Leonnard Chikadya hits at politicians for tourism woes
Out-going Sunbird Tourism board Chairperson, Leonnard Chikadya says he has retired from the giant hotel chain group a frustrated man due to government’s continued neglect and lack of genuine interest to develop the tourism industry.
He says Malawi’s tourism industry will remain grossly underdeveloped until politicians and civil servants put national interest ahead of their personal agendas.
Chikadya, who once worked for Sunbird as a senior manager for 10 years is also worried about the future of the largely government-owned hotel group, saying the company is “slowly but surely falling apart” because the government is failing to re-inject capital into it.
“They [government] are instead pouring borrowed billions into the Chinese white elephant in Lilongwe,” said Chikadya, in reference to the Presidential Hotel and Bingu International Conference Centre in Lilongwe.
Chikadya, who retired as chairperson after five years at the helm during the hotel chain’s Annual General Meeting in Blantyre on Thursday, has since passed on the mantle to FDH Bank Managing Director Phillip Madinga.
Sharing his experience of the industry to some journalists on Friday, Chikadya said while tourism has proven to be a cashcow for other economies in the region such as Kenya, Tanzania and South Africa, Malawi’s tourism industry remains in a sorry state.
He blamed the situation on abuse of power and corruption among politicians.
“The decision-makers simply don’t care. While [some] civil servants try to hold things together and do something meaningful, most of them are just trying to advance their own personal agendas,” said Chikadya.
“They were reluctant to accept that they could not run a national airline and they have made a disastrous mess of national wildlife parks,” alleged Chikadya.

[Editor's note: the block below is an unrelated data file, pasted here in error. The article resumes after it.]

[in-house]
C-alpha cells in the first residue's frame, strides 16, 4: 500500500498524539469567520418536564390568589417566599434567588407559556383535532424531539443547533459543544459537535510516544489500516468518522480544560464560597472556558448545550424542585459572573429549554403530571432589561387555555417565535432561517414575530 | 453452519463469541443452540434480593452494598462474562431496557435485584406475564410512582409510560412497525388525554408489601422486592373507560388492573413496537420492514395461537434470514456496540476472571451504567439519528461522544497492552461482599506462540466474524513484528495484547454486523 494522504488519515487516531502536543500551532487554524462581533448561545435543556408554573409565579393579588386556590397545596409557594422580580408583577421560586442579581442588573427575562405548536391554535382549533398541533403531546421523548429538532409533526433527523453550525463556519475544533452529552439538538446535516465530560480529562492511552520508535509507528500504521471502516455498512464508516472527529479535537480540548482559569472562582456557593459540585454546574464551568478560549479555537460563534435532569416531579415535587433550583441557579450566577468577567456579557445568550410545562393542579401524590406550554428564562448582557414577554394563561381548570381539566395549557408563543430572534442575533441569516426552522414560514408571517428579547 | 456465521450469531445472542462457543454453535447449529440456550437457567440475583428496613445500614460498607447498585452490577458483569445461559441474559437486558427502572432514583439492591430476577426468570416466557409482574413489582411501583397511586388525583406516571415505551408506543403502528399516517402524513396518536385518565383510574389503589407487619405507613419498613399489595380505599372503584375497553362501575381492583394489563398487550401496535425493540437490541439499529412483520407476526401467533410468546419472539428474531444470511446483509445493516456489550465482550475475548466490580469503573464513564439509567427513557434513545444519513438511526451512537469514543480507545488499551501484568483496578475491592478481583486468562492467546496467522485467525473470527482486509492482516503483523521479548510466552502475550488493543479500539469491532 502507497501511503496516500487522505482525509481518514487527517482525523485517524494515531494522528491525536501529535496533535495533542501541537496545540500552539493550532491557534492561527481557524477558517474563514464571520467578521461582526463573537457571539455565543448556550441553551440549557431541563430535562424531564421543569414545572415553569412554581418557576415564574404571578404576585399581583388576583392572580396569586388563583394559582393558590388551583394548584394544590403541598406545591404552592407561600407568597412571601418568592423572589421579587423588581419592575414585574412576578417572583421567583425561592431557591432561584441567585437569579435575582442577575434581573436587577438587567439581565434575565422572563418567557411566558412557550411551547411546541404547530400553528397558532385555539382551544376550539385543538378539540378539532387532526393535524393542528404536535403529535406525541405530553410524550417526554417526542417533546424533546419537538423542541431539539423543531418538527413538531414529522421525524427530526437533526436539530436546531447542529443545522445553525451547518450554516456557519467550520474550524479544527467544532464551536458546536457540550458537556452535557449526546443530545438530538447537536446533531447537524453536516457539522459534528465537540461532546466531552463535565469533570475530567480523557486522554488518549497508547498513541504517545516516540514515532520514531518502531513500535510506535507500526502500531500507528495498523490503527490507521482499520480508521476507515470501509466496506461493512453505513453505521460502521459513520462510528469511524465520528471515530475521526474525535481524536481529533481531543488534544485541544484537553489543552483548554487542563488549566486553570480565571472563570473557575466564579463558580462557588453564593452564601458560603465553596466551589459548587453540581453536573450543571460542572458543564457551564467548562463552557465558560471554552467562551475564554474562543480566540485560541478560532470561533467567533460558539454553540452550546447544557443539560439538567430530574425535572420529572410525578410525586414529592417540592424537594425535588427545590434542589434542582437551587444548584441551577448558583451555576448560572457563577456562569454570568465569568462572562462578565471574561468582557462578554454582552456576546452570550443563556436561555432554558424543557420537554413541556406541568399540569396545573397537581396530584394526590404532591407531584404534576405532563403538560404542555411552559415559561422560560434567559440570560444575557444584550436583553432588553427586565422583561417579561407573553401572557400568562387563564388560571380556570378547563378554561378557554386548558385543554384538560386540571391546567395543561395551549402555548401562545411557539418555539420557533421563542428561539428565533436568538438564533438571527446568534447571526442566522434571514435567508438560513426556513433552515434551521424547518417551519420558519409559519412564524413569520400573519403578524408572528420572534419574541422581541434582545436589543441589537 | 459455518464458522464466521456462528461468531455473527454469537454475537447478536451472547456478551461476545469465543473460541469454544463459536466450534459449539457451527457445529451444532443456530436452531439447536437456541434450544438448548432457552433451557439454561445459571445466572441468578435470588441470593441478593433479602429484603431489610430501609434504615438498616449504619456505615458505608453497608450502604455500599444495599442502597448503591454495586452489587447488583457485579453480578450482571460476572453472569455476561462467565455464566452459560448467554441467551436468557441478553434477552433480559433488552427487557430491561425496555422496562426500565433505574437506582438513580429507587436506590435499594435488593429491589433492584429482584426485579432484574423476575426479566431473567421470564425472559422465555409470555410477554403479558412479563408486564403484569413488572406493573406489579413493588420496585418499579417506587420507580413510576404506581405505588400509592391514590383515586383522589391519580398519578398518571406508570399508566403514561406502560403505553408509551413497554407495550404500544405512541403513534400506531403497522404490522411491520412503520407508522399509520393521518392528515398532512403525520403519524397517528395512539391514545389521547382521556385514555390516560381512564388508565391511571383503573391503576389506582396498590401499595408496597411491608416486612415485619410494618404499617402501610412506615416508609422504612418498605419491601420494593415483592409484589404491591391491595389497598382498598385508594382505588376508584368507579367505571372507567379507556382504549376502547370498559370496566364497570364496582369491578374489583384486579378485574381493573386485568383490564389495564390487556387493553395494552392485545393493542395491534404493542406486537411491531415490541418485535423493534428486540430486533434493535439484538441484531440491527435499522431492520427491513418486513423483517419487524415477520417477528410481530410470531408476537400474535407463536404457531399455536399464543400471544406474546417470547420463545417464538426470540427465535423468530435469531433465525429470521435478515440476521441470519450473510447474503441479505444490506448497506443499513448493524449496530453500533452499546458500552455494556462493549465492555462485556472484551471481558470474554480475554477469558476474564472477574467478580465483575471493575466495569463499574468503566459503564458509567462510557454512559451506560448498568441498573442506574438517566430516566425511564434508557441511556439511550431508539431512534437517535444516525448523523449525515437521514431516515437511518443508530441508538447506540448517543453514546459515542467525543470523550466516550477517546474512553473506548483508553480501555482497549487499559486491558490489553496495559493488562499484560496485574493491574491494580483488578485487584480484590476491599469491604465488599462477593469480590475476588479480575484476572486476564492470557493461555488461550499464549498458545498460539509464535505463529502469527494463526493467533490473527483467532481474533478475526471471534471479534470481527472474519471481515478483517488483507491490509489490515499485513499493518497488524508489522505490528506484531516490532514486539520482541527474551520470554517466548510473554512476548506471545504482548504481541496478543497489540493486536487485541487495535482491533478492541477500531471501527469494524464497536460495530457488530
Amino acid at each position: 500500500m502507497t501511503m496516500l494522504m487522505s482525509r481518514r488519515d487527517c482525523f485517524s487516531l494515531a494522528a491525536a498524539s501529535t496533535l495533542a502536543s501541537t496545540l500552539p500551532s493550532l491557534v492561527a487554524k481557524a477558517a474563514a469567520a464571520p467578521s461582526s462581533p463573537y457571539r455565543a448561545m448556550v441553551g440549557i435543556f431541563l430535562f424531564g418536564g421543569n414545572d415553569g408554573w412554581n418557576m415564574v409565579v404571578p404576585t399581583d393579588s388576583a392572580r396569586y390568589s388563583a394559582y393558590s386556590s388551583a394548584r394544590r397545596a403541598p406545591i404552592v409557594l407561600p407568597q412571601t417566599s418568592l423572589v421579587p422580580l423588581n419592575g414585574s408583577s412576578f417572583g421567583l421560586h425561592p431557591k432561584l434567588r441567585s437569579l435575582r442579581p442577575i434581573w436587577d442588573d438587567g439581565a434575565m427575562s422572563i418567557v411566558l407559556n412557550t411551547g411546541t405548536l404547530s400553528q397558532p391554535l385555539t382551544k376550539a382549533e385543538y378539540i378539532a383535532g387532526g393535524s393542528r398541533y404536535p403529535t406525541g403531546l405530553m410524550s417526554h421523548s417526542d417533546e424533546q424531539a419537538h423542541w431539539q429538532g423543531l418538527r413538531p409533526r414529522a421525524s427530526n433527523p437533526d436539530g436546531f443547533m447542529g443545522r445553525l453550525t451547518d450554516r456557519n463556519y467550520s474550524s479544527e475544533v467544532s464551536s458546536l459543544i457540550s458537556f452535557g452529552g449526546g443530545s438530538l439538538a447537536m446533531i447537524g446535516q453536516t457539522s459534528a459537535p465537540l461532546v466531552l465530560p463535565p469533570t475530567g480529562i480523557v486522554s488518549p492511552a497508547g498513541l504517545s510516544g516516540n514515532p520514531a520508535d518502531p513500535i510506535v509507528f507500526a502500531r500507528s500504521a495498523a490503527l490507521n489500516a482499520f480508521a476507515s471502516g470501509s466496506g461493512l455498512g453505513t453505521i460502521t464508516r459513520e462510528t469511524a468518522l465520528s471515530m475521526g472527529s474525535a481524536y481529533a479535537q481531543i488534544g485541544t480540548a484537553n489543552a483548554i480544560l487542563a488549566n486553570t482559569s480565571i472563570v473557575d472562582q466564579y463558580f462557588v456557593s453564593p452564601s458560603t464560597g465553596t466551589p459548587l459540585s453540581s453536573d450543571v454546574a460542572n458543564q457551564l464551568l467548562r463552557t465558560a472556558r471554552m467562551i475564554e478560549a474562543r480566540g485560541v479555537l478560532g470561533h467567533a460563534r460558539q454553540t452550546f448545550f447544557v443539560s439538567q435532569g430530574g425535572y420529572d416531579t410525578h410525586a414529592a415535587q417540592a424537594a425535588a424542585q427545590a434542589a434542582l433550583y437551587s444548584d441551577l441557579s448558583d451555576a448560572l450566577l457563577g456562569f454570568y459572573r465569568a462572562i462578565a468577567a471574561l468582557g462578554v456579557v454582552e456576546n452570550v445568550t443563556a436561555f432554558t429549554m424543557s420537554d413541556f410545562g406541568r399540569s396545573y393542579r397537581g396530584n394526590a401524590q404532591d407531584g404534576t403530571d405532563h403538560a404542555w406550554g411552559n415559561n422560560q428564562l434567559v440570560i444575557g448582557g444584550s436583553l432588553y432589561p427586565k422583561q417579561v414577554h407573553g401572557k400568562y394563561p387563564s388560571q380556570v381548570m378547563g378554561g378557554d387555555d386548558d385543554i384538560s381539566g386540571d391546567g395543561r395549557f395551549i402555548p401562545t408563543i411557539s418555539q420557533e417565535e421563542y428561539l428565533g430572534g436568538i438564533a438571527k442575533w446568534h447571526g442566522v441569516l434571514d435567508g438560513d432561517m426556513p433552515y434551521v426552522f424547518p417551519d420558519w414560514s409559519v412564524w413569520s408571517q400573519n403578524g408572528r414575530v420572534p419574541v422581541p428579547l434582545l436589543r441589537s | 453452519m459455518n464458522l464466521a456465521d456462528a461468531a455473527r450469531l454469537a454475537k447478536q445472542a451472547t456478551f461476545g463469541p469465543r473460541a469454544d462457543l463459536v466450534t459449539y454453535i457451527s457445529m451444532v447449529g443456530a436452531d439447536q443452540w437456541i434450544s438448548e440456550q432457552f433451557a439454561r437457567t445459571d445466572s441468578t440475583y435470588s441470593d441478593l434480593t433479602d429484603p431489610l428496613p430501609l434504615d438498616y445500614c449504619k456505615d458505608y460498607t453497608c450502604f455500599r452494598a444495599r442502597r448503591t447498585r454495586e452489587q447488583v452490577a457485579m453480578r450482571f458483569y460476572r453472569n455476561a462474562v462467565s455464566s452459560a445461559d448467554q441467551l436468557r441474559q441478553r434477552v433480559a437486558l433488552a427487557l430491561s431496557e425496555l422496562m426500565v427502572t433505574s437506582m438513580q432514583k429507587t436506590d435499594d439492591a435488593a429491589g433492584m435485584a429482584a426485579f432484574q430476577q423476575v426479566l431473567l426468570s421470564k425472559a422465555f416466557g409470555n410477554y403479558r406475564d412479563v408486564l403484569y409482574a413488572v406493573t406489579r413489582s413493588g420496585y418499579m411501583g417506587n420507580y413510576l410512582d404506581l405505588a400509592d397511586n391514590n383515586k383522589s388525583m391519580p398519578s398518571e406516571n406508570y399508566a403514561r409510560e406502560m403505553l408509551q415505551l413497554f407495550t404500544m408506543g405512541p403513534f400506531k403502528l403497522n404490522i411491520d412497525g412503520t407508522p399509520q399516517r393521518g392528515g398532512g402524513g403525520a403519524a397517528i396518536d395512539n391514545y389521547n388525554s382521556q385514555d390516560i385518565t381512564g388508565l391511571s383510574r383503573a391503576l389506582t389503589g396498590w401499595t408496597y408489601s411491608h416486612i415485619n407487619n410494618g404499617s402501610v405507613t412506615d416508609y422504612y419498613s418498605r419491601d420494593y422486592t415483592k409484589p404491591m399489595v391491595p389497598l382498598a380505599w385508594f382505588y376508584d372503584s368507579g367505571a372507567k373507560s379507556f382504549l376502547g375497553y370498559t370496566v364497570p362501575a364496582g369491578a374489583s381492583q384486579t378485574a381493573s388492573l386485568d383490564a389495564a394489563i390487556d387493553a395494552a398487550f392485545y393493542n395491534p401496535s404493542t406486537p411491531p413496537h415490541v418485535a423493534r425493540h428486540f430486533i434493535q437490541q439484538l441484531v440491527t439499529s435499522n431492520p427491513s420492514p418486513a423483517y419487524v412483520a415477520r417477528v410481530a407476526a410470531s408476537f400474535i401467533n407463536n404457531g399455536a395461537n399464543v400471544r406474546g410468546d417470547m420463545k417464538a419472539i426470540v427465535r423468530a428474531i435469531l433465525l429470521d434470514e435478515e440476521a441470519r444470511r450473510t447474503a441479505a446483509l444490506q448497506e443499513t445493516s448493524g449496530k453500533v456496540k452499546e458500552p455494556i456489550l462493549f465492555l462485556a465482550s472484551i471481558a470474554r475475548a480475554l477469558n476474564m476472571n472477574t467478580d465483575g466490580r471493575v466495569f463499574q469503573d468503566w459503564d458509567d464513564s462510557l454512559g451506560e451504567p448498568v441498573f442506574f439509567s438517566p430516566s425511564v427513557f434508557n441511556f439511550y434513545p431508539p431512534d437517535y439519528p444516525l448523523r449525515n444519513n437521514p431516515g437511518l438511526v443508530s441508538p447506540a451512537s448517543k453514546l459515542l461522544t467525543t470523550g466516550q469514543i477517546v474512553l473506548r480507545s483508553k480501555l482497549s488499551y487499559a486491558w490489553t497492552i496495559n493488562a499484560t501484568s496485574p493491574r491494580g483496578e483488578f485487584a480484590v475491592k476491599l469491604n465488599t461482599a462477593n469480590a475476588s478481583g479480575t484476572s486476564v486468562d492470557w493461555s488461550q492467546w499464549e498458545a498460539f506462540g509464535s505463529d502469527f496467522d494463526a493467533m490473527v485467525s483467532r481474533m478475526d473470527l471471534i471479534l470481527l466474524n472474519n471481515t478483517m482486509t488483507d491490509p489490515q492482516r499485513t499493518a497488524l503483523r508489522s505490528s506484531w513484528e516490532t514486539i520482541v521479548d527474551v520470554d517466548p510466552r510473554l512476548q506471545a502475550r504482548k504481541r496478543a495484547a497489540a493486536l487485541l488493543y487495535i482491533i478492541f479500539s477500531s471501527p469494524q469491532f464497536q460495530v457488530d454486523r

He wondered why Malawi is introducing visa restrictions while at the same time claiming to promote the country as a tourism destination of choice.
He observed that on arrival into and departure from the country, Malawi doesn’t encourage international travelers to come into the country.
“Chileka Airport speaks for itself. We must be the laughing stock for international travelers who pass through that airport. And the arrivals section at Kamuzu International Airport is hopelessly inadequate for handling luggage. KIA too is falling into disrepair,” said Chikadya.
He said if he were the president of Malawi, he would have ordered all cabinet ministers and senior government officials to stop using the VIP lounge at Chileka airport and instead pass through the public section like everyone else.
“In so doing, at least you will be able to find a tissue in the airport’s toilet,” he said.
He also took a swipe at the immigration staff at the airports and other entry points into the country, saying they do not appear to enjoy their jobs and don’t make tourists feel welcome.
Malawi’s hotels, said Chikadya, are too expensive and blamed the same on “punitive” import duties and taxes.
He said the lakeshore is still short of decent accommodation establishments due to government’s inability to attract investment into the tourism sector and in adequate infrastructure to service the lakeshore.
Malawi also discourages competition by restricting airlines.
“Again if I were president, all these problems would be attended to in the first 100 days. No debate. No discussion. Just fix it. There is a time for politics and there’s a time for action,” he said.